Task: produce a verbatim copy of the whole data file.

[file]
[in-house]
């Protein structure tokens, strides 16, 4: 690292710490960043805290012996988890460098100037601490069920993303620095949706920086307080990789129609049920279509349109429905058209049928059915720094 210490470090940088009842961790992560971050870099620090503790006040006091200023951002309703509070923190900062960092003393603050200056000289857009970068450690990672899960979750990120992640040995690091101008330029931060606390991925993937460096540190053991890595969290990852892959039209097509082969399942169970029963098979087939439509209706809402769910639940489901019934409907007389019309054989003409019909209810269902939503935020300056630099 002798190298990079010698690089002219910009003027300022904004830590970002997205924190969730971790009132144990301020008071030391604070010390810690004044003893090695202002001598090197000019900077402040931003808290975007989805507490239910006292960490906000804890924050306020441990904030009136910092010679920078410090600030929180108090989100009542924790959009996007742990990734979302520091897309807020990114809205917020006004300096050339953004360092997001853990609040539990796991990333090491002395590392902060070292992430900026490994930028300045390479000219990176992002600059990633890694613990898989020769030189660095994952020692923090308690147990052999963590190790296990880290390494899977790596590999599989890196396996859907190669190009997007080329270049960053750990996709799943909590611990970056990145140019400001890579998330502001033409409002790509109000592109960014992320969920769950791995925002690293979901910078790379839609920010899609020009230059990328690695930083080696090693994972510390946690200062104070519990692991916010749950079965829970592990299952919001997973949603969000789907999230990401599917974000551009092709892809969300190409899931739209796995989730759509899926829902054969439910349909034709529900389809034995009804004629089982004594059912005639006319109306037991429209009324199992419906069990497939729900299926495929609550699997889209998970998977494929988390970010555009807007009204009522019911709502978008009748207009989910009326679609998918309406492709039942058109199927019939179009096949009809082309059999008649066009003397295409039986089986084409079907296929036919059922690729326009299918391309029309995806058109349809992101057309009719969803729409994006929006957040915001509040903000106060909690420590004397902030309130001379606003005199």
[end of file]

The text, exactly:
[in-house]
């Protein structure tokens, strides 16, 4: 690292710490960043805290012996988890460098100037601490069920993303620095949706920086307080990789129609049920279509349109429905058209049928059915720094 210490470090940088009842961790992560971050870099620090503790006040006091200023951002309703509070923190900062960092003393603050200056000289857009970068450690990672899960979750990120992640040995690091101008330029931060606390991925993937460096540190053991890595969290990852892959039209097509082969399942169970029963098979087939439509209706809402769910639940489901019934409907007389019309054989003409019909209810269902939503935020300056630099 002798190298990079010698690089002219910009003027300022904004830590970002997205924190969730971790009132144990301020008071030391604070010390810690004044003893090695202002001598090197000019900077402040931003808290975007989805507490239910006292960490906000804890924050306020441990904030009136910092010679920078410090600030929180108090989100009542924790959009996007742990990734979302520091897309807020990114809205917020006004300096050339953004360092997001853990609040539990796991990333090491002395590392902060070292992430900026490994930028300045390479000219990176992002600059990633890694613990898989020769030189660095994952020692923090308690147990052999963590190790296990880290390494899977790596590999599989890196396996859907190669190009997007080329270049960053750990996709799943909590611990970056990145140019400001890579998330502001033409409002790509109000592109960014992320969920769950791995925002690293979901910078790379839609920010899609020009230059990328690695930083080696090693994972510390946690200062104070519990692991916010749950079965829970592990299952919001997973949603969000789907999230990401599917974000551009092709892809969300190409899931739209796995989730759509899926829902054969439910349909034709529900389809034995009804004629089982004594059912005639006319109306037991429209009324199992419906069990497939729900299926495929609550699997889209998970998977494929988390970010555009807007009204009522019911709502978008009748207009989910009326679609998918309406492709039942058109199927019939179009096949009809082309059999008649066009003397295409039986089986084409079907296929036919059922690729326009299918391309029309995806058109349809992101057309009719969803729409994006929006957040915001509040903000106060909690420590004397902030309130001379606003005199």